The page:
When the owners of Boccaccio Cellars, a family-run Italian grocer and bottle shop, were looking to extend their business to include a wine bar upstairs, they invited Mim Design to distil their vision of preserving family values and celebrating Italian heritage into their new space. This concept forms the through-line of Enoteca Boccaccio, from the practical preservation of meat, cheese and wine to the preservation of family traditions and culture. Accessed via a narrow flight of stairs clad in Signorino’s Corsica Rosa del Garda tiles, the bar gleams with brass detailing and terracotta-hued flooring, rich burgundy joinery and stone finishes sing together, making this project the obvious pick for this award.
The lush scheme by Placement Studio for this kitchen encompasses walls painted in a deep, muted artichoke green and a darker pine-hued marble with swirling veins lavished upon the curvaceous island benchtop. Looking out onto the kitchen garden via a newly created bay window that pinches a couple of metres from the previously unused courtyard, the space is reminiscent of a Victorian conservatory with its “delicately considered” ribbed glazed insertions with ribbing also seen on joinery. Placement Studio’s mission was to rejuvenate an 1870s Victorian terrace in Melbourne’s Parkville which was “bookended by similar homes projecting a strong heritage street presence”, explains co-founder and director Jacqueline O’Brien who helmed the project.
Telling stories through design, Amelda Wilde, founder of Amelda Wilde Interiors, attempts to distill the character of her clients within the interiors she creates for them. A unique style that celebrates imperfections within materials and the ability to craft spaces that are at once quirky, playful and timeless, all form the reasons for Amelda being selected as Emerging Design Star in this year’s awards. "Decadently imperfect and rich in patina, the design intent was all about preservation and amplification of the atmospheric qualities of the existing California bungalow.” Throughout, antique features are softened in neutral, contemporary finishes to highlight the home’s artisanal elements without compromising on Amelda’s joyful placemaking.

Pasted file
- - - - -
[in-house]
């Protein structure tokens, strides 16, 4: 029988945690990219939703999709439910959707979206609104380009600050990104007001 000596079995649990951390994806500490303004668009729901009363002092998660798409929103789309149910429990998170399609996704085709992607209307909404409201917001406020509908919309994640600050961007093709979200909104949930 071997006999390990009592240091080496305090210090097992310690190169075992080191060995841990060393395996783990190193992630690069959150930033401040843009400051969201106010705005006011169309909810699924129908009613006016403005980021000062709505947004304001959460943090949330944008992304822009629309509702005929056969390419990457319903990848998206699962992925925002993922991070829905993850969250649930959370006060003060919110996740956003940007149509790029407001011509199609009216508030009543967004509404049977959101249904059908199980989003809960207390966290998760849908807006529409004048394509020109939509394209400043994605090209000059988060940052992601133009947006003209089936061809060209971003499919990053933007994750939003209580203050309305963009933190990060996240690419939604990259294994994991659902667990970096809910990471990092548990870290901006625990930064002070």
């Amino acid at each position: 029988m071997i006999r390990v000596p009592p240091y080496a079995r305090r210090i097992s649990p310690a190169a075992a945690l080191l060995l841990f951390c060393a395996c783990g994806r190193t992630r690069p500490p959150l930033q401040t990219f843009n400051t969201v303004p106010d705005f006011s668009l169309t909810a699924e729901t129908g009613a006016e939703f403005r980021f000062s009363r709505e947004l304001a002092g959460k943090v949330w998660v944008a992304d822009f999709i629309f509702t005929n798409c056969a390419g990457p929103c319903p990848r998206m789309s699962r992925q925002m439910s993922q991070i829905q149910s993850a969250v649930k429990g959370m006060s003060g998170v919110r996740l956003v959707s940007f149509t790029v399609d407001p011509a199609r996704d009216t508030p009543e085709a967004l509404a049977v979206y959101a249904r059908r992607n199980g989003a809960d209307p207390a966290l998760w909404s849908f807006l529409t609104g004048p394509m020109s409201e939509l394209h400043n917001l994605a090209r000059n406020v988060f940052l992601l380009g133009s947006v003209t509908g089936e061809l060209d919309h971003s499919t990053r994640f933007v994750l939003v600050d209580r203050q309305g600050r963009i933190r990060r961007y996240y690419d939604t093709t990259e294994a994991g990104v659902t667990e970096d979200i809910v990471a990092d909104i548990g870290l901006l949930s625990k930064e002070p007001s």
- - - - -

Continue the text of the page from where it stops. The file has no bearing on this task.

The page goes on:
Taking home the Readers’ Choice prize this year is ‘Rosetta’ by Hugh-Jones Mackintosh. Designed and built in the 1920s, this home was lovingly restored to its former glory by principals Justine Hugh-Jones & Katrina Mackintosh. Says the designers, “Drawing from its rich past, the new owners navigated various heritage overlay restrictions to arrive at a series of insertions and interventions. The balancing of retaining key details and a formality in planning, while also opening and creating a connected interior, was key to the overall reimagining.” The resulting space artfully marries vintage with contemporary, creating a warm and inviting space that will serve its current owners for generations to come.
This email has been sent to:
To unsubscribe or update your email subscription preferences, click the ‘unsubscribe’ button below:
Unsubscribe  |  Privacy Policy
©2023 Copyright Are Media Pty Limited All Rights Reserved
54-58 Park Street, Sydney, NSW 2000